Continuing the journey into twins and language, I can’t leave out the phenomenon of etymological twins, or distinct words that derive from the same source through different routes. For the linguistic nerds out there, these can be concisely called cognates within the same language.
Also called doublets, etymological twins can in fact come in triplets (or more) which, coincidentally, mirrors the history of the word “twin” itself, which at one time could refer to three, four or even more children born at the same time, as in a 1606 registry entry in which “three Twines, John, Sara, and Margeret, the sonne and daughters of Liby Strydwicke” were baptized. Etymological twins are most common in English because of the size of its vocabulary and the significant interactions it has had with other languages, from which many doublets are derived. Doublets usually refer to, and are most interesting, when their meanings diverge. Thus in the list of words I mentioned earlier that derive from the root dwo-, two and duo are technically doublets, but not particularly interesting, whereas the etymological twins cattle and capital (not to mention cadet and caddie!) derive from the root kaput- (head), creating a much more interesting relationship. Or to stay with the bovine theme, cow and beef are etymological twins, both coming from the root gwou- (ox, bull), but cow comes to us from the Old English and Germanic language while beef has Old French and Latin roots.
While I’m at it, a few more interesting twins:
For obvious reasons, twins play distinctive parts in fictional creations of all kinds from Luke Skywalker and Princess Leia to Fred and George Weasley, Mario and Luigi, the Shining Twins and (spoiler alert!) Dr. Evil and Austin Powers. But my favorite literary twins—ignoring the strange identical but non-identical Viola and Sebastian in Shakespeare’s Twelfth Night—have to be Esthappen and Rahel in Arundhati Roy’s The God of Small Things, a dazzling, time-shifting and inexplicably controversial novel that everyone should experience.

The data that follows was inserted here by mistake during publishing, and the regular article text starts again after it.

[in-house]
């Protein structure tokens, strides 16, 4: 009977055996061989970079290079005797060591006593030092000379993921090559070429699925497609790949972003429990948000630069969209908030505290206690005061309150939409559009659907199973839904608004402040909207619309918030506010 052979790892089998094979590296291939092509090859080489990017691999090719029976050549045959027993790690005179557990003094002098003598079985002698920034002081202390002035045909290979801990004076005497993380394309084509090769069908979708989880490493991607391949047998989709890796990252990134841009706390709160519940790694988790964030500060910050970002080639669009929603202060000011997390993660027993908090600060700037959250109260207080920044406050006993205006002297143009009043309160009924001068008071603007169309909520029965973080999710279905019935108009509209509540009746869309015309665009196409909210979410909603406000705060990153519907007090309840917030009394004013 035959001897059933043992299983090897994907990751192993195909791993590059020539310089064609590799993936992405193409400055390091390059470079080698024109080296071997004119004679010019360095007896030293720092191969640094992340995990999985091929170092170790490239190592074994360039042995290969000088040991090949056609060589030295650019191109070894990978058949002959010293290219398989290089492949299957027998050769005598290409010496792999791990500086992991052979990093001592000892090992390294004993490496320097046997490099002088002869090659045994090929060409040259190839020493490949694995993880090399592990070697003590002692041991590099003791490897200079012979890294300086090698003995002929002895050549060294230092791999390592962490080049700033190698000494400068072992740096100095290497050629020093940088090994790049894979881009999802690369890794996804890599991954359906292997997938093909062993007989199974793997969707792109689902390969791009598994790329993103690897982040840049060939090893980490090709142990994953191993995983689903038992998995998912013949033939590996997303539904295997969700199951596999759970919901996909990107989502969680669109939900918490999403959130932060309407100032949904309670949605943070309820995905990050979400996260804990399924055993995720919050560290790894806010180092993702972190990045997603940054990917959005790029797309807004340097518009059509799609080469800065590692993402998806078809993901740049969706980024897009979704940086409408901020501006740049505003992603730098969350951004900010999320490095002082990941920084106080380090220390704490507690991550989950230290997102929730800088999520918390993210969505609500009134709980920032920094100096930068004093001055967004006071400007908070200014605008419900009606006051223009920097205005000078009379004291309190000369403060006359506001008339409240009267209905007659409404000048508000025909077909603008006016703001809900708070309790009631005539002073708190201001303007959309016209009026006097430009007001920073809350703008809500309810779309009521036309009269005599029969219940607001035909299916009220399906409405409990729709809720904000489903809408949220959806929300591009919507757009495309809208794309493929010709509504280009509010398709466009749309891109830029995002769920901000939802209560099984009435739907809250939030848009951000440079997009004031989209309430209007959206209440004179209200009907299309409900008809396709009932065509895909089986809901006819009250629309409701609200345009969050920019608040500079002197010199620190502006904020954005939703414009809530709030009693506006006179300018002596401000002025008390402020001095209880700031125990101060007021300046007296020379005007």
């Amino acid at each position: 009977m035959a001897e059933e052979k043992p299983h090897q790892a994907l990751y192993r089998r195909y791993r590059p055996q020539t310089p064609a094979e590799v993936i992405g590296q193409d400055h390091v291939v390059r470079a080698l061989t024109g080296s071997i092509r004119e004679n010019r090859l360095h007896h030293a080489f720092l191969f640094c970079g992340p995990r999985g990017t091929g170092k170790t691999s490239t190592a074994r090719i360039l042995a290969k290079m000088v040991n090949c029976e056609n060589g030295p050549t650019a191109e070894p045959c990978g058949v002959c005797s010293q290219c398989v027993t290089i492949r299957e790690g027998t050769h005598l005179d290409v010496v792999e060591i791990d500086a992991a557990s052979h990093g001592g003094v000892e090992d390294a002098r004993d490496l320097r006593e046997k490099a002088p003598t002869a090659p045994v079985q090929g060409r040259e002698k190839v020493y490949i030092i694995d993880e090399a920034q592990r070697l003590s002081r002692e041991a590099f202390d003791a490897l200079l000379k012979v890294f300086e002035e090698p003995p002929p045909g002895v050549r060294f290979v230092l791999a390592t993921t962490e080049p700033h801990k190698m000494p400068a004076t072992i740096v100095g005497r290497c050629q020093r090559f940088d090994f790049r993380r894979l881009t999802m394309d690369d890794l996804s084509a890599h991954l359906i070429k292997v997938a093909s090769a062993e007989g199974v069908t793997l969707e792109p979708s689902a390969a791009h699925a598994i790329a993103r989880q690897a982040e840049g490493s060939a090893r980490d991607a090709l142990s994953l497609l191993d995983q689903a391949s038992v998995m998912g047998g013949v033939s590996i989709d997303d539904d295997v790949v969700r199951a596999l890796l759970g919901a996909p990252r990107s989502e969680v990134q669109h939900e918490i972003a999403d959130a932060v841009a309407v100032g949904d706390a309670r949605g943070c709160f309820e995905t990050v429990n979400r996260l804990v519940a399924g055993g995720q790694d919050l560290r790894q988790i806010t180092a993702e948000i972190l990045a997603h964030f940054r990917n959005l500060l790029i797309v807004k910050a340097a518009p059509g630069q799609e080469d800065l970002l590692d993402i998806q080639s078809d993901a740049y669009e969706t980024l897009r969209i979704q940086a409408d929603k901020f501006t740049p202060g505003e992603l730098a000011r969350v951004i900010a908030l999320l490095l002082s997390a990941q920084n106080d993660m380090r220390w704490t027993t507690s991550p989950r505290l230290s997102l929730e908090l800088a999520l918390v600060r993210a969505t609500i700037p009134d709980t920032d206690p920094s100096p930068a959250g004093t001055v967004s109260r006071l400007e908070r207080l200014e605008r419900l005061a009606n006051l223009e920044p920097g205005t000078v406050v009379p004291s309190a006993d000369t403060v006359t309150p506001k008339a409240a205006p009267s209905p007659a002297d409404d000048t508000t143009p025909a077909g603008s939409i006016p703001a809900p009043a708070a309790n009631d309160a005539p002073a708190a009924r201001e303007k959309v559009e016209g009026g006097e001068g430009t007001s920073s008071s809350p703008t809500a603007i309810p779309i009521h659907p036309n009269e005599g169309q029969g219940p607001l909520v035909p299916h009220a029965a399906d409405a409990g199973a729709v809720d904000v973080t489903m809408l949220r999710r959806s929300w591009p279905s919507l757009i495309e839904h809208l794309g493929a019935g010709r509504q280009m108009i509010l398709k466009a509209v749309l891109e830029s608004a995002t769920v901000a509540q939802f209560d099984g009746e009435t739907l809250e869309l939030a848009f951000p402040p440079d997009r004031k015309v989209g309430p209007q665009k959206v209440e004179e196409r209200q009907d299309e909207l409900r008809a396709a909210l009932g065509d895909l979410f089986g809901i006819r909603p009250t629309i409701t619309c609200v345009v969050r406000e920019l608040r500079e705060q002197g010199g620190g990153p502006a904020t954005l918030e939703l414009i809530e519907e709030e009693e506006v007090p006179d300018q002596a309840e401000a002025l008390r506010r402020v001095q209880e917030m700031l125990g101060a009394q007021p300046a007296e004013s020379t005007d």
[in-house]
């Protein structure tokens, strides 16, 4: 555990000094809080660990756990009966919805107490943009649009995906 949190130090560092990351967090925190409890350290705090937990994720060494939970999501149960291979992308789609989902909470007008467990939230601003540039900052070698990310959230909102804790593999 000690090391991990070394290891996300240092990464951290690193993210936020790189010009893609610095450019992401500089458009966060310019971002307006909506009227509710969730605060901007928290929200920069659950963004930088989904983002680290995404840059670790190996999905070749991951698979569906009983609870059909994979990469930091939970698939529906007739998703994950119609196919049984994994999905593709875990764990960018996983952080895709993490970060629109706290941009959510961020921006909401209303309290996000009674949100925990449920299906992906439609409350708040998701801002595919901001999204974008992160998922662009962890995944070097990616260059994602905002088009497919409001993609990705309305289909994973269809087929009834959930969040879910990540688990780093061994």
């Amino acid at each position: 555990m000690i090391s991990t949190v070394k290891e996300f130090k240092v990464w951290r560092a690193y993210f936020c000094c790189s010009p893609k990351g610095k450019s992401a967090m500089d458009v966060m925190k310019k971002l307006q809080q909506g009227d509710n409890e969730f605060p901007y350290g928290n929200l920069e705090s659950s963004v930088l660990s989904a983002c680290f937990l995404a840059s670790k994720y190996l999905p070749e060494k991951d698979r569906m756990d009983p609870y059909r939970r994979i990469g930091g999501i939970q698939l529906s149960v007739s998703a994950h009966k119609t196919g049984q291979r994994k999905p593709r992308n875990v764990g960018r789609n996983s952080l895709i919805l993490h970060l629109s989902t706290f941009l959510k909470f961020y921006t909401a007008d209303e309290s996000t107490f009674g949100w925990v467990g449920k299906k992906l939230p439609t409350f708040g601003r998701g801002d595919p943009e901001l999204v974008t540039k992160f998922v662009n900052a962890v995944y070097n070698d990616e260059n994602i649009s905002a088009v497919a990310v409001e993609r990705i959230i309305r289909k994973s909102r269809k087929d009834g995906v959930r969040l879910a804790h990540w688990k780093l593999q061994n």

In science, as a thought experiment, and as a theme of science fiction, there is the Twin Paradox in which identical twins are separated: one making a near-light-speed journey into space, the other remaining on earth. Due to relativity and time dilation, when the traveling twin returns, she will appear younger to her earth-bound sister. But due to relative perspectives, from the perspective of the traveler, her sister on earth will be younger. In other words, the traveler is both younger and older than her sister at the same tome. The Twin paradox apparently resolves in some way I can’t get my mind around and don’t want to talk about because, as Old Joe tells Young Joe in the film Looper, “if we start talking about it then we’re going to be here all day talking about it.”
In politics—and inevitably business—in an attempt to encourage friendship and cultural interchange after the global fracturing of World War II, Europe introduced town twinning and twin towns, commonly called sister cities in the United States and sometimes friendship cities elsewhere. The first twinned towns in the US were Toledo, Ohio and Toledo, Spain in 1931 and these sibling cities have since become common, including well-known examples such as Washington D.C. and Tokyo City and less well known (but perhaps more important to local listeners) Fairbanks’s sister cities in Monbetsu, Japan, and Yakutsk, Russia…just two of eight purported sisters to our small city listed in a Wikipedia article that very much needs the requested additional verification.
Finally, I must thank the listener who hails from the Twin Cities in the United States—Minneapolis-Saint Paul, not the earliest pair known as twin cities but the one that needs no qualifiers—who encouraged me to muse a bit on the word “twin” itself for this show.
For lashings of links about the twinnish subjects in today’s episode—and to listen to any Katexic Clippings WORD at your leisure—point your favorite browser to katexic.com/kuac